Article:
This book explores the scope and limits of macroeconomic policy in a monetary union. The focus is on pure policies, policy mixes, and policy coordination. The leading protagonists are the union central bank, national governments, and national trade unions. Special emphasis is put on wage shocks and wage restraint. This book develops a series of basic, intennediate, and advanced models. A striking feature is the numerical estimation of policy multipliers. A lot of diagrams serve to illustrate the subject in hand. The monetary union is an open economy with high capital mobility. The exchange rate between the monetary union and the rest of the world is floating. The world interest rate can be exogenous or endogenous. The union countries may differ in money demand, consumption, imports, openness, or size. Previous versions of some parts were presented at the Annual Conference of the Gennan Economic Association and . at the Workshop on International Economics. I have benefited from comments by Christopher Bliss, Volker Clausen, Johannes Hackmann, Bernd Hayo, Jay H.Levin, Reinar Ludeke, Dirk Meyer, Jochen Michaelis, Franco Reither, Gerhard Rubel, WolfScMfer, Michael Schmid, Reinhard Selten, Hans-Werner Sinn, Sylvia Staudinger, Thomas Straubhaar, Bas van Aarle, and Artur Woll. In addition, Michael Brauninger and Michael Cyrus carefully discussed with me all parts of the manuscript. Last but not least, Doris Ehrich did the secretarial work as excellently as ever. I wish to thank all of them. Executive Summary 1) The monetary union as a whole. First consider fiscal policy.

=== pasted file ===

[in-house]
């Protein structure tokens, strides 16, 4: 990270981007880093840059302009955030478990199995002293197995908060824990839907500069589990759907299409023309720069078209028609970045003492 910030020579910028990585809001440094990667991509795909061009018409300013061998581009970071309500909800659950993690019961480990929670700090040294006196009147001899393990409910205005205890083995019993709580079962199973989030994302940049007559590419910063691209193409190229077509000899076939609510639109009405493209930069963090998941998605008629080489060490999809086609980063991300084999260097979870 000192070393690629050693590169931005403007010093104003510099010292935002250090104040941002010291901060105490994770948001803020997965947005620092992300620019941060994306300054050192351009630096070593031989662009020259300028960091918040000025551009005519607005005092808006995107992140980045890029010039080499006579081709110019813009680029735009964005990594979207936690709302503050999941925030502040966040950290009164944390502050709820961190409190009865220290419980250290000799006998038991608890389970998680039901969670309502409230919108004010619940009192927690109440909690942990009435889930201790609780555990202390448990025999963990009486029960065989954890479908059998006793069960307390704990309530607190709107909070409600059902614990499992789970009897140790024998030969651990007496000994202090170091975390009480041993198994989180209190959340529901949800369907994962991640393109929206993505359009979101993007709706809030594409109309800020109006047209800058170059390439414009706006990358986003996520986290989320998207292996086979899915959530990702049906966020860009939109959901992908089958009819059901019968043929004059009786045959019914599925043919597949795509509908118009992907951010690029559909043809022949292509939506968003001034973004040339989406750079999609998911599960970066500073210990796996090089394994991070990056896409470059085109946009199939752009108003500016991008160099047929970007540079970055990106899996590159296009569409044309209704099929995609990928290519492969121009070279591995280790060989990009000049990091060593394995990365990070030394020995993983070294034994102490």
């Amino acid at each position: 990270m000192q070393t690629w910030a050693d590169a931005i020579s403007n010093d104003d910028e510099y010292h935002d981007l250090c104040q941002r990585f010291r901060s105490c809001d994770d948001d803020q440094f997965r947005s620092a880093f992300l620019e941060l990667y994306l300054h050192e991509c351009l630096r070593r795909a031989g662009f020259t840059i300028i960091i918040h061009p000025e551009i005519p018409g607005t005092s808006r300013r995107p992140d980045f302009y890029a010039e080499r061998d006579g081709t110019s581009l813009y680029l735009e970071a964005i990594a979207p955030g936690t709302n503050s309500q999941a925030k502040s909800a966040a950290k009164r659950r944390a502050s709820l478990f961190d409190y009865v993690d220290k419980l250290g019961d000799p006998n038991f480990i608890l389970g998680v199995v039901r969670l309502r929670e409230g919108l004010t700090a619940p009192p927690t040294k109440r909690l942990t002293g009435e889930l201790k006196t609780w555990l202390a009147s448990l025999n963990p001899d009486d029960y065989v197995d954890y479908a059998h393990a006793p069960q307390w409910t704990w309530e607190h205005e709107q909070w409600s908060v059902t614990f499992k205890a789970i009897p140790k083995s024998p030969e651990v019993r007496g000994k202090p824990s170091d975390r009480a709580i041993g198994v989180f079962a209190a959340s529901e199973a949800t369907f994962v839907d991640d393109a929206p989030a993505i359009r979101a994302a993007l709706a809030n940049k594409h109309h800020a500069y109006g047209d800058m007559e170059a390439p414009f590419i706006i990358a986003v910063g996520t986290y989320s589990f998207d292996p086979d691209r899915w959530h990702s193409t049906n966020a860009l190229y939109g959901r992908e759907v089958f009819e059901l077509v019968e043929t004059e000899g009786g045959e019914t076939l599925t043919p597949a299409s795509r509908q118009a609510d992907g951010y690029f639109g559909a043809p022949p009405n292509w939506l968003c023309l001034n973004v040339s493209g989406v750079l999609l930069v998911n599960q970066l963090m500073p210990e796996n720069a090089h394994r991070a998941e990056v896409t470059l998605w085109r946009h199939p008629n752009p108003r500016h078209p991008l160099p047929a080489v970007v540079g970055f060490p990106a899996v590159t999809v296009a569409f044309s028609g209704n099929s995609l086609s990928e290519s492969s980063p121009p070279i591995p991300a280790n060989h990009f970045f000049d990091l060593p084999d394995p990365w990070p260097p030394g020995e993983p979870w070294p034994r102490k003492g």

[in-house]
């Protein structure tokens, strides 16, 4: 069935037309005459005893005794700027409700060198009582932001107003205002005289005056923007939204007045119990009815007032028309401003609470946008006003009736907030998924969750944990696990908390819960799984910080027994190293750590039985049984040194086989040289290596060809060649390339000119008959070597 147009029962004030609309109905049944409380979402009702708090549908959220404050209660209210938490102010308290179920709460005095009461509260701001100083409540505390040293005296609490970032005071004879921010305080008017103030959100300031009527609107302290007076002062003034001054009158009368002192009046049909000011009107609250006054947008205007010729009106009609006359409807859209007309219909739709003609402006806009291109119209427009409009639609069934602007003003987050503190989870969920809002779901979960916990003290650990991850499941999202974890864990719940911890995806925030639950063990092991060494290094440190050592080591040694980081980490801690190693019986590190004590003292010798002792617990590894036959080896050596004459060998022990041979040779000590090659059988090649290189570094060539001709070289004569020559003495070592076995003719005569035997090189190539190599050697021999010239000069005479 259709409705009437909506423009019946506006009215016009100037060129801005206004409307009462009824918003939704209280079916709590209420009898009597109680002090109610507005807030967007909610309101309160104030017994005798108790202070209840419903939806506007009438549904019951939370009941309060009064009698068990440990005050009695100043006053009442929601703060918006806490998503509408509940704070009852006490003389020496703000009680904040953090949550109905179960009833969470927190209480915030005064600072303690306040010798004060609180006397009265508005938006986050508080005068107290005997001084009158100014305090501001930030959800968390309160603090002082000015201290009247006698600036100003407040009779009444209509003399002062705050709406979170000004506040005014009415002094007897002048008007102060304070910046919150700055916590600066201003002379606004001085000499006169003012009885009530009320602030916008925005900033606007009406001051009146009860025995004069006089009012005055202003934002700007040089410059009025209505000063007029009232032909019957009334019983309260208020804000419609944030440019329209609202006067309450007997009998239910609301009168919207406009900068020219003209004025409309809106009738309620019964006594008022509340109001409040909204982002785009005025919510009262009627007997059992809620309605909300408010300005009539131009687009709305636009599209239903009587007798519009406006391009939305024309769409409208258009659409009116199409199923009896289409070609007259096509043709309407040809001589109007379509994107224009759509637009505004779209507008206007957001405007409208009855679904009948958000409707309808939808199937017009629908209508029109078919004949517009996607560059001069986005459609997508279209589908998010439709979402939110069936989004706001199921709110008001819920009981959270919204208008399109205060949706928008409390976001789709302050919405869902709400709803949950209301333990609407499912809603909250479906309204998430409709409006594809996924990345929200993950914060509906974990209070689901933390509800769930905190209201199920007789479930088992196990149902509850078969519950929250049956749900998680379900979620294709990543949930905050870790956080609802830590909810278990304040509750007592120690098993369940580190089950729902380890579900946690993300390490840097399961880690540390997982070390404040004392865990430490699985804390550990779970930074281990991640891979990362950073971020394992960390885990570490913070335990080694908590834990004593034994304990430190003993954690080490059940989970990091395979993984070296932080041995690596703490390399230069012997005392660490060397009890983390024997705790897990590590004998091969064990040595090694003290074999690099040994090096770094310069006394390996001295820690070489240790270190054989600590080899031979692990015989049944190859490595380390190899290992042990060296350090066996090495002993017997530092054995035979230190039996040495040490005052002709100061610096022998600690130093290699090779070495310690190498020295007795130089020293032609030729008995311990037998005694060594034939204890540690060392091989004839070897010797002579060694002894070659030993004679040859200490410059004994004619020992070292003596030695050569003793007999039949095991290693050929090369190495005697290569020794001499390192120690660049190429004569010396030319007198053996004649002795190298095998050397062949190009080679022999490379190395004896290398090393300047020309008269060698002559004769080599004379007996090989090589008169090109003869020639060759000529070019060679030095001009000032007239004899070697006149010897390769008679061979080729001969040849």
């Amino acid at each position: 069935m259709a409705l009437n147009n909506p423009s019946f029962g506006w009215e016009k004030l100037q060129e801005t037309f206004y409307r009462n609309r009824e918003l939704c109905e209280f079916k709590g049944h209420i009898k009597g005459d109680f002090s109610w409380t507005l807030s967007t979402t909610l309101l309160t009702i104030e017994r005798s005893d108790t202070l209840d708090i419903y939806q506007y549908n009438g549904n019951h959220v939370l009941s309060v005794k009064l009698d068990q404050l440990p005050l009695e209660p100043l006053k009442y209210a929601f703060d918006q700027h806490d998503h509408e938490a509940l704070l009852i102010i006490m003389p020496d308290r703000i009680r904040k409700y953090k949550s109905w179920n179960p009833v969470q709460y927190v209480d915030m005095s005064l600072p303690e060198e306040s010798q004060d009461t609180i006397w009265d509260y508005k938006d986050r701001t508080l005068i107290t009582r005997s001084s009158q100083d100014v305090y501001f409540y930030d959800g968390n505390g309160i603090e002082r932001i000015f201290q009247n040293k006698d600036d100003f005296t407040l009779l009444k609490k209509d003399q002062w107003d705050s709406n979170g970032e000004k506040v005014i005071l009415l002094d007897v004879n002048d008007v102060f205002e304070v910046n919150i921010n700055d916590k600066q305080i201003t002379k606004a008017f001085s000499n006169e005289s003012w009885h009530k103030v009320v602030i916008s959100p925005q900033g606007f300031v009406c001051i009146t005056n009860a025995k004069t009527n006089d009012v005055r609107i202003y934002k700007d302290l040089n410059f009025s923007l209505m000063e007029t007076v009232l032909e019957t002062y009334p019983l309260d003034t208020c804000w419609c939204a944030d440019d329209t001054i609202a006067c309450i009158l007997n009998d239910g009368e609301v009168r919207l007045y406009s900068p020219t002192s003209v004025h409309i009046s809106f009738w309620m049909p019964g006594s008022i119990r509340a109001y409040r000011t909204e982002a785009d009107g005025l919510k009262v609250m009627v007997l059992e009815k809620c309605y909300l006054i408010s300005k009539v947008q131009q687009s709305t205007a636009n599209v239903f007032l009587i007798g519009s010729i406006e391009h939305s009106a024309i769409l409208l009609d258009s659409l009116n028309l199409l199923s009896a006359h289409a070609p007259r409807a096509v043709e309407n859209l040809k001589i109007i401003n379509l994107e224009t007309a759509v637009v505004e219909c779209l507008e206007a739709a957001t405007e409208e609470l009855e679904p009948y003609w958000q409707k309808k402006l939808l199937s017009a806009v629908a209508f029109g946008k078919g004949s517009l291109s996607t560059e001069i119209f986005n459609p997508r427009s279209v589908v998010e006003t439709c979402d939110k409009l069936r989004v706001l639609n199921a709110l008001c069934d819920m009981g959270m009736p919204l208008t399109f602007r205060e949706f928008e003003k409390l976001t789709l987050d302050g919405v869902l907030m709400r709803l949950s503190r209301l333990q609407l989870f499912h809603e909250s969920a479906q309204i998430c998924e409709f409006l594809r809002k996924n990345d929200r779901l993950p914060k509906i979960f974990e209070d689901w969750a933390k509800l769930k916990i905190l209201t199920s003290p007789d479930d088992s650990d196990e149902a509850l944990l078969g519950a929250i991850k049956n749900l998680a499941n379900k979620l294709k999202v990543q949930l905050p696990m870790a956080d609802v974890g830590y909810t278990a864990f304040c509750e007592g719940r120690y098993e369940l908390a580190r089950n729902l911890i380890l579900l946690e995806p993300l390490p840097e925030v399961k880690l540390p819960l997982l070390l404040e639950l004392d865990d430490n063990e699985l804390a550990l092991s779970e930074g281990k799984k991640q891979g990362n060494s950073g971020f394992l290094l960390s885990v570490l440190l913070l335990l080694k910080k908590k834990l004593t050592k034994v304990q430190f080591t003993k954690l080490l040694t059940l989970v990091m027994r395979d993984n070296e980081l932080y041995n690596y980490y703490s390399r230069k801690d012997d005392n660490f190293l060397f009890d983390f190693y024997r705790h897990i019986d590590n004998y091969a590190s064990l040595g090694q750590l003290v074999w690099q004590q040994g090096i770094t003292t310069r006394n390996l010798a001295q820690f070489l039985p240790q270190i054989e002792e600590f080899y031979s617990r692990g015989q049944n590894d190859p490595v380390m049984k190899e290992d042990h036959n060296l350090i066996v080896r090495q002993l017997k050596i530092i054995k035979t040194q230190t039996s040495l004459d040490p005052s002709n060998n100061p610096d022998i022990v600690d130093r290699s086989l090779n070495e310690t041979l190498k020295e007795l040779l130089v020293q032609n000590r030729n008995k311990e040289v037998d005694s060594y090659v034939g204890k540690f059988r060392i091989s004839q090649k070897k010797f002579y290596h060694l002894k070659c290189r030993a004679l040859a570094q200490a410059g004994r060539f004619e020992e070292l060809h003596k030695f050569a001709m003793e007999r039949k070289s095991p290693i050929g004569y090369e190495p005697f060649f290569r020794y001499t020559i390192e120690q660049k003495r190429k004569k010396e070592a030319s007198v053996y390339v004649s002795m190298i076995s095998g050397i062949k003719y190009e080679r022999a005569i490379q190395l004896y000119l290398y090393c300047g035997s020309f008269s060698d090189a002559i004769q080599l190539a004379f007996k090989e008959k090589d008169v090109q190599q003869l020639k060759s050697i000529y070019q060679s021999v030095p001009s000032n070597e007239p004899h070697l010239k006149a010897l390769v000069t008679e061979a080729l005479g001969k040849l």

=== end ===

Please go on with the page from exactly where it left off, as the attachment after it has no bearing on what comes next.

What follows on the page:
Economic Policy in a Monetary Union
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